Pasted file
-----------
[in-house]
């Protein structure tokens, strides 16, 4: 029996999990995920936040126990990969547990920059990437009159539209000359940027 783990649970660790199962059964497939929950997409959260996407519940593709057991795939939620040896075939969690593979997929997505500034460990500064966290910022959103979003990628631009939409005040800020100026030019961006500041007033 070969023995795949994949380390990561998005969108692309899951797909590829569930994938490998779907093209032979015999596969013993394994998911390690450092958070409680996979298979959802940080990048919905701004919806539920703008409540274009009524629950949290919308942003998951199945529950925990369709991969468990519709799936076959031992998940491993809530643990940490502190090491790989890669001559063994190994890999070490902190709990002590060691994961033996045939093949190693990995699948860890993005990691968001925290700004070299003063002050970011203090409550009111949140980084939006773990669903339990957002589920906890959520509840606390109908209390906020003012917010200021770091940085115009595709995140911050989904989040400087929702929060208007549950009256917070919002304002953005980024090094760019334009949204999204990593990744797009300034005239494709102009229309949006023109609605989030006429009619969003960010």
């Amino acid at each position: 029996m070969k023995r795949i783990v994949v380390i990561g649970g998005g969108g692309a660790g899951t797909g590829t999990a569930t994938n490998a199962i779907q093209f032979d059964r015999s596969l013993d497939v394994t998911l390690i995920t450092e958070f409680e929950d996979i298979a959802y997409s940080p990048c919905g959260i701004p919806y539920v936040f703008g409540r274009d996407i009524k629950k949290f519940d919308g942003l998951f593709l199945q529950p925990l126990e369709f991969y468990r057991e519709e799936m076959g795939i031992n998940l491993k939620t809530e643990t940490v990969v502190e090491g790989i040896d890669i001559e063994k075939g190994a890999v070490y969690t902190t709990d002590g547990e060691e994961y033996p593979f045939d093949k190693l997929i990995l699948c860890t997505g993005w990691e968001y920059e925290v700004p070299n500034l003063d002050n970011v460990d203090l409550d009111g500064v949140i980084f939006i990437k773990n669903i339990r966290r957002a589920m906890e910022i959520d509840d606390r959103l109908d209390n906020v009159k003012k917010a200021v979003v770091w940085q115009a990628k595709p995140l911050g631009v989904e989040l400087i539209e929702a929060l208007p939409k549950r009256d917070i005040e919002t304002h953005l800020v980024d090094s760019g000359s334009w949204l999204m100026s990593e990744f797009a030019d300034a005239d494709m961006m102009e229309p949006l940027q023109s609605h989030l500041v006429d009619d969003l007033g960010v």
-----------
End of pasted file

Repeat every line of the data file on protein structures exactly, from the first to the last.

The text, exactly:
[in-house]
């Protein structure tokens, strides 16, 4: 029996999990995920936040126990990969547990920059990437009159539209000359940027 783990649970660790199962059964497939929950997409959260996407519940593709057991795939939620040896075939969690593979997929997505500034460990500064966290910022959103979003990628631009939409005040800020100026030019961006500041007033 070969023995795949994949380390990561998005969108692309899951797909590829569930994938490998779907093209032979015999596969013993394994998911390690450092958070409680996979298979959802940080990048919905701004919806539920703008409540274009009524629950949290919308942003998951199945529950925990369709991969468990519709799936076959031992998940491993809530643990940490502190090491790989890669001559063994190994890999070490902190709990002590060691994961033996045939093949190693990995699948860890993005990691968001925290700004070299003063002050970011203090409550009111949140980084939006773990669903339990957002589920906890959520509840606390109908209390906020003012917010200021770091940085115009595709995140911050989904989040400087929702929060208007549950009256917070919002304002953005980024090094760019334009949204999204990593990744797009300034005239494709102009229309949006023109609605989030006429009619969003960010």
């Amino acid at each position: 029996m070969k023995r795949i783990v994949v380390i990561g649970g998005g969108g692309a660790g899951t797909g590829t999990a569930t994938n490998a199962i779907q093209f032979d059964r015999s596969l013993d497939v394994t998911l390690i995920t450092e958070f409680e929950d996979i298979a959802y997409s940080p990048c919905g959260i701004p919806y539920v936040f703008g409540r274009d996407i009524k629950k949290f519940d919308g942003l998951f593709l199945q529950p925990l126990e369709f991969y468990r057991e519709e799936m076959g795939i031992n998940l491993k939620t809530e643990t940490v990969v502190e090491g790989i040896d890669i001559e063994k075939g190994a890999v070490y969690t902190t709990d002590g547990e060691e994961y033996p593979f045939d093949k190693l997929i990995l699948c860890t997505g993005w990691e968001y920059e925290v700004p070299n500034l003063d002050n970011v460990d203090l409550d009111g500064v949140i980084f939006i990437k773990n669903i339990r966290r957002a589920m906890e910022i959520d509840d606390r959103l109908d209390n906020v009159k003012k917010a200021v979003v770091w940085q115009a990628k595709p995140l911050g631009v989904e989040l400087i539209e929702a929060l208007p939409k549950r009256d917070i005040e919002t304002h953005l800020v980024d090094s760019g000359s334009w949204l999204m100026s990593e990744f797009a030019d300034a005239d494709m961006m102009e229309p949006l940027q023109s609605h989030l500041v006429d009619d969003l007033g960010v």